Fashion

02.14.12

Rodarte Channels Australia In Fall Show for New York Fashion Week

The Mulleavy sisters stand out from the Fashion Week crowd with an imaginative fall line full of Outback influences.

In the last decade, the New York fashion industry saw an explosion of young designers with significant potential. But in the past few seasons, a lot of the excitement surrounding that next generation has fizzled. Their edge has dulled. The freshness has worn off. The tough realities of the fashion business have set in.

But the two sisters behind the Rodarte label are the rare young designers who continue to surprise and dazzle. They did just that with a fall 2012 collection inspired by Australia.

Most of those in the much ballyhooed group of new American womenswear designers were young men intent on dressing the next generation of socialites or the next batch of night crawlers. Some of those young men lost their way, unable to settle on a point of view that defined their aesthetic. Others have quietly built nice businesses by creating pleasantly contemporary clothes while leaving inventiveness and excitement to others. And a few seem to have aged prematurely, creating desultory collections that seem suited for women who view the starched style of Callista Gingrich as worth aspiring to.

But Kate and Laura Mulleavy, self-taught sisters from California, always stood apart. They were obsessed with the techniques of design, but not flamboyant in their use of them. Their work was feminine but not precious, tough but without hard edges. And they were not boring realists looking to dress women for their offices, grocery store trips or soccer coach duties. At times, their work has been positively inscrutable and wholly impractical. And they’ve had no problem putting their young models up on treacherous heels and commanding them to walk with confidence—a tactic that should really not be applauded.

Patterns referenced aboriginal art; hand prints were inspired by ancient cave paintings.

Their shows in Chelsea attract American editors and European ones as well, art gallery owners like Jeanne Greenberg Rohatyn, fashion historians such as Valerie Steele, and U.S. representatives for the French fashion emporium Le Bon Marche. And the collection for fall underscored how, even as they have matured as technically savvy and restrained designers—even commercial ones—their work has not lost its iconoclastic passion and its artistic eccentricity.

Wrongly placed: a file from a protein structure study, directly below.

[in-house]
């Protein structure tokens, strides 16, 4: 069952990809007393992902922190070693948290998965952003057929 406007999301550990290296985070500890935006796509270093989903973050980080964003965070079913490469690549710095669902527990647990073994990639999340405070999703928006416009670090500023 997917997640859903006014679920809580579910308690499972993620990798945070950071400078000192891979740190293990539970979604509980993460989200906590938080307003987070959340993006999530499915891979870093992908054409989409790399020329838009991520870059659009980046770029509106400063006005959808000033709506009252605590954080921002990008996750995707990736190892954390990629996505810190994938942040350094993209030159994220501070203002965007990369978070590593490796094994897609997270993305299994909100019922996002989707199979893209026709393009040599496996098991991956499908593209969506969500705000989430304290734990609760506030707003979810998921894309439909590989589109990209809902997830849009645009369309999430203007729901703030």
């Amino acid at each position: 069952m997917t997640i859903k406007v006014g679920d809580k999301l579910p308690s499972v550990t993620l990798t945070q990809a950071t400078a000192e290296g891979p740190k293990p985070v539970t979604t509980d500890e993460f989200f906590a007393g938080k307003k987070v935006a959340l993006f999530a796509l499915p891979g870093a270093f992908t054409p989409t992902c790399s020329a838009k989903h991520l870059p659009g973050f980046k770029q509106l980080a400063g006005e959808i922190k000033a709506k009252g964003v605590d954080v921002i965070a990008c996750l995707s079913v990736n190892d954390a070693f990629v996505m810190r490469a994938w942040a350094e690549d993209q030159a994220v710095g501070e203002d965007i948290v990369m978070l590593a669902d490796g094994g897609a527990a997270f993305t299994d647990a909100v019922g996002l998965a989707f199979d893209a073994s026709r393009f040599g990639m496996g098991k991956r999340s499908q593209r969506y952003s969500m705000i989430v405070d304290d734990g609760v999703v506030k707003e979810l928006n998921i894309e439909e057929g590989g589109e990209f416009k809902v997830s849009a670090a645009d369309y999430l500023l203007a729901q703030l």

Wool lace blouses with dolman sleeves topped slim matching skirts in shades of pea green and mauve. Urban shearling coats were worn with silk dresses printed with patterns inspired by aboriginal art. Slim cargo pants were matched with cropped fisherman’s sweaters that were thick and almost masculine in cut. Cocktail dresses were suspended from a jeweled strap. Evening gowns were constructed from tiers of ruffles and called to mind carve totem poles.

Patterns referenced aboriginal art; hand prints were inspired by ancient cave paintings. And instead of putting models in daunting and fragile stilettos, the designers had them wear chunky shoes with heels that looked like cantilevered, mechanical sculptures, and boots that were embroidered with beads in the manner of an Indian medallion.

The inspiration “came out of nowhere,” explained Laura Mulleavy in the crush of well-wishers after the show. “We’d done so much research and looked at photo books of different eras.” But they kept coming back to the idea of Australia—along with the Victorian era, which inspired the hairstyles and some of the simple and reserved silhouettes.

“The show was based on the rugged outback,” added Kate Mulleavy.

Despite being obsessed with Australia, Kate said, the sisters have never been. But no matter their limited geography. Their collection served as proof that sometimes a vivid imagination and hard work are enough to live up to industry hype, critical success and one’s own potential.